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NICU Discharge Feeding Bundle Improves Accuracy of Postdischarge Feeding Preparation and Potentially Prevents Readmission

Vollrath, Kimberly, MS, RD, CNSC; Rosenberg, Adam, MD; Gabrielski, Lisbeth, MS, RN, IBCLC; Deacon, Jane, MS, NNP; Marshall, Susan, MS, RD, CNSC, CSP; Rihn, Andrew, MS, RD, CNSC; Grover, Theresa, MD

doi: 10.1097/ANC.0000000000000571
Oral Feeding Strategies: Special Series

Background: Hospitalized infants often need fortified human milk and formulas for growth in the neonatal intensive care unit and postdischarge. Parents must learn how to properly mix infant feedings.

At the initial Children's Hospital Colorado follow-up visit, baseline data revealed a 50% rate of mixing inaccuracy of discharge feeding recipes and identified the readmission of 2 infants with life-threatening hypernatremia. A gap in discharge teaching was identified. A quality improvement project was implemented at 2 affiliated neonatal intensive care units.

Purpose/Aim: The aim of this study was to improve parental comfort and efficacy in infant feeding preparation during hospitalization, reduce mixing inaccuracy postdischarge, and prevent readmission. The primary aim was to improve the accuracy rate at follow-up to 75% within 12 months and the sustain mixing accuracy rate at follow-up to above 95% for an additional 24 months.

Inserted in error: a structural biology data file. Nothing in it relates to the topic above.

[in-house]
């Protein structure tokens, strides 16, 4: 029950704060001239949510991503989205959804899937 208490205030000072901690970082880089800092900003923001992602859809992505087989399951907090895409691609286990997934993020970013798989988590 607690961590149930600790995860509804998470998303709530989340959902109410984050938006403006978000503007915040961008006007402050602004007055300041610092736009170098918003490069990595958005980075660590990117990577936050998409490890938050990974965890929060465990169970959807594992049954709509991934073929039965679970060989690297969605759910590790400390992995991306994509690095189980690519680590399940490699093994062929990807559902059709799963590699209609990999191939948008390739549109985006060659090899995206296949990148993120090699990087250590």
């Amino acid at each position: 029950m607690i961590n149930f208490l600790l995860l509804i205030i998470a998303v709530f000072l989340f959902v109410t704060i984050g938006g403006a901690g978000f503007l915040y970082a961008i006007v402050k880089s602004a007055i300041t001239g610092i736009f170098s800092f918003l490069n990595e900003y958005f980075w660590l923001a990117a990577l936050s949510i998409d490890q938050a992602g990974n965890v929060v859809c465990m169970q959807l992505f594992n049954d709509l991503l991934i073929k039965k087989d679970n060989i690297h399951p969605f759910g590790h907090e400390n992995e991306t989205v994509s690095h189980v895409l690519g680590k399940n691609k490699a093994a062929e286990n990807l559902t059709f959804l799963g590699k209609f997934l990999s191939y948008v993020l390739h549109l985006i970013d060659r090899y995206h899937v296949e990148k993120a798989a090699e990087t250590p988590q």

Methods/Interventions: A literature review was conducted; potential barriers were identified and strategies developed to recognize the relationships between the aim and the changes to be tested. Implementation of standardized teaching focused on the teach-back technique. Education included mixing demonstration and written instructions. Parents were expected to correctly mix the recipe 3 times before discharge.

Results: Mixing accuracy at the initial clinic follow-up visit improved to 97%. No readmissions were reported from inaccurately prepared feedings.

Implications for Practice: Collaborative quality improvement project with standardized teaching provided improved feeding safety and parental comfort with accuracy of discharge instructions. Primary care providers need to be aware of the importance of accurate formula or fortified human milk preparation and verify accuracy of the specific discharge recipes at the initial visit.

Clinical Nutrition Department (Ms Vollrath, Ms Marshall, and Mr Rihn), Children's Hospital Colorado (Drs Rosenberg and Grover, Mss Gabrielski and Deacon), Aurora; and University of Colorado School of Medicine, Aurora (Drs Rosenberg, Grover).

Correspondence: Kimberly Vollrath, MS, RD, CNSC, Clinical Nutrition Department, Children's Hospital Colorado, 13123 East 16th Ave, Aurora, CO 80045 (

There is no conflict of interest.

© 2019 by The National Association of Neonatal Nurses